Popular gossip/entertainment site The YBF made a splash yesterday when it posted a YouTube video from Mary Harvey, Steve Harvey’s ex-wife, in which she talked of Harvey’s infidelity during their marriage, including his affair during their marriage with his current wife, Marjorie. The ex-Mrs. Harvey also posted a salacious letter from one of Steve Harvey’s jump-offs.

Not surprisingly, this revelation spawned comments ranging from “I knew he was a low down dirty dog! How dare he try to be some kind of relationship guru!” to “Yawn, old news, old girl needs to move on.”

It is old news, in a way. Steve has admitted his cheating ways. It was already known that his current wife was his side piece. He’s not the first nor the last man to cheat, to marry his side chick, or to say he can tell women how to avoid low down dirty dogs because he was once one himself.

Although Harvey’s relationship books are best-sellers, there are those who resent his emergence as the media’s African-American relationship expert.

Can a person with multiple divorces under his belt seriously be considered a relationship counselor? Or, as Harvey argues, should we listen because of those past failures?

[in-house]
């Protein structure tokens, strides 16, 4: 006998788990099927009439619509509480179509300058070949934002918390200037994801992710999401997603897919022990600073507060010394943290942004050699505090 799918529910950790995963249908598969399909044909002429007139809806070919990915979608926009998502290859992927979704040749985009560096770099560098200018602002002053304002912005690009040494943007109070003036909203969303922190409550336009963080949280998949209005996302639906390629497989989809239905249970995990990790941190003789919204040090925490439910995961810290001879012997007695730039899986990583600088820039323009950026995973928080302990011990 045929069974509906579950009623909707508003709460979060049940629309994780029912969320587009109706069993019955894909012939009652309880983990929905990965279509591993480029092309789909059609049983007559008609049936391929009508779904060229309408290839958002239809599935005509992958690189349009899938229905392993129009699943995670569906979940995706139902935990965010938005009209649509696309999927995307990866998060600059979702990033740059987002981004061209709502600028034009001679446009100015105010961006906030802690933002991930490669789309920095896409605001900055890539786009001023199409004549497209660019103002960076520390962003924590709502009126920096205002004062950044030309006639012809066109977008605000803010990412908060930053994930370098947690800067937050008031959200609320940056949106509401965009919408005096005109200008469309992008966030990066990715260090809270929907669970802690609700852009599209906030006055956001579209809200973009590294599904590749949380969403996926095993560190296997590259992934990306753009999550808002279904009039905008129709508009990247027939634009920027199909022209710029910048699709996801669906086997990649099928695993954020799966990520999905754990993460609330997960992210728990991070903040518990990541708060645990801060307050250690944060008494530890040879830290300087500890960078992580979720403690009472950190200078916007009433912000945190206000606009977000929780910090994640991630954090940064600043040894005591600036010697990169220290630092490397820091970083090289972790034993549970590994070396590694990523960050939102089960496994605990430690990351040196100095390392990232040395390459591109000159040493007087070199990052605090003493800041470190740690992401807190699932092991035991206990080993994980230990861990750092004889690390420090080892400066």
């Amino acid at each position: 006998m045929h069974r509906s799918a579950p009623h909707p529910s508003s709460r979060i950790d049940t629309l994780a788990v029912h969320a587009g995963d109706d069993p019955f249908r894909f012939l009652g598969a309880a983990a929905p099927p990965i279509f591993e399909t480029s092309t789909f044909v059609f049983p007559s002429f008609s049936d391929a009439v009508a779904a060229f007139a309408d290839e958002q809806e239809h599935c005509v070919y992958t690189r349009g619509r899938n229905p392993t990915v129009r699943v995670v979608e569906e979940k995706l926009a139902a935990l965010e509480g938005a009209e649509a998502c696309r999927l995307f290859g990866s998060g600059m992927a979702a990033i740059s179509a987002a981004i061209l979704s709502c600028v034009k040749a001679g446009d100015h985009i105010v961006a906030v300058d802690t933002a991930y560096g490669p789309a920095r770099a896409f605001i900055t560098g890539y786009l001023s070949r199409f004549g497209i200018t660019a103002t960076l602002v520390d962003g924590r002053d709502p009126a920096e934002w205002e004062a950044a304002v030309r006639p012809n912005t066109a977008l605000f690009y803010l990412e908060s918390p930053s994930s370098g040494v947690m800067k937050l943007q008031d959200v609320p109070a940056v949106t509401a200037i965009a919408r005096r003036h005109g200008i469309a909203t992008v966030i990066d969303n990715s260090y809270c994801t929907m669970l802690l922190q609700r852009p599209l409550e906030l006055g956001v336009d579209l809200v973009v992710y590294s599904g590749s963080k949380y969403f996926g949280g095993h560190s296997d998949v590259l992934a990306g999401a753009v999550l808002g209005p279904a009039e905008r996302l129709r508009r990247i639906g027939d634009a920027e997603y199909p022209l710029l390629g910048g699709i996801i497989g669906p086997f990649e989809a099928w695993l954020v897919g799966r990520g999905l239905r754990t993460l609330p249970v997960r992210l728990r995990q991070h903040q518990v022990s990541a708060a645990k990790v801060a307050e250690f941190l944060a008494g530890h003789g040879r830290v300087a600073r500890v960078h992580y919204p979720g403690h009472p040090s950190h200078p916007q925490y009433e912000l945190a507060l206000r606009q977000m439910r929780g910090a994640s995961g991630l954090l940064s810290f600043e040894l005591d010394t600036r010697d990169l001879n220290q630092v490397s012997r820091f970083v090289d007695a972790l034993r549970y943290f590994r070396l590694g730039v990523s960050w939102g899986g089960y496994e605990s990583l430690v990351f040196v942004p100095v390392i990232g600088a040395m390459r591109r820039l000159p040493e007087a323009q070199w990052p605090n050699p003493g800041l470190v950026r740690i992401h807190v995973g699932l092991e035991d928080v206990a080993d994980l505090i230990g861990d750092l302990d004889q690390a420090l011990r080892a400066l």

In my opinion, the fact that Harvey is a (reformed) cheater neither qualifies nor disqualifies him as a relationship expert. Anyone who has ever been in a relationship has ideas and opinions about relationships, based on their own experiences. And all of those people are capable of giving both good and bad advice.

I write about being divorced, so I am often asked to write about marriage – particularly, about lessons learned. I managed to partner with and marry the one person on this planet who was incompatible with me in every single way imaginable. Apparently, this is because I am an overachiever.

The biggest lesson I learned about marriage? Don’t marry the wrong person. Or, as I said to a friend shortly after I filed for divorce, “Choose better.”

I can’t tell people how to know he’s Mr. Right, because I’m still trying to figure that out. I have some ideas on how to know you’re dating Mr. Wrong.  But I don’t claim to be the Mr. Wrong expert. One person’s Mr. Wrong is another person’s Mr. Right or Mr. Cool For Right Now.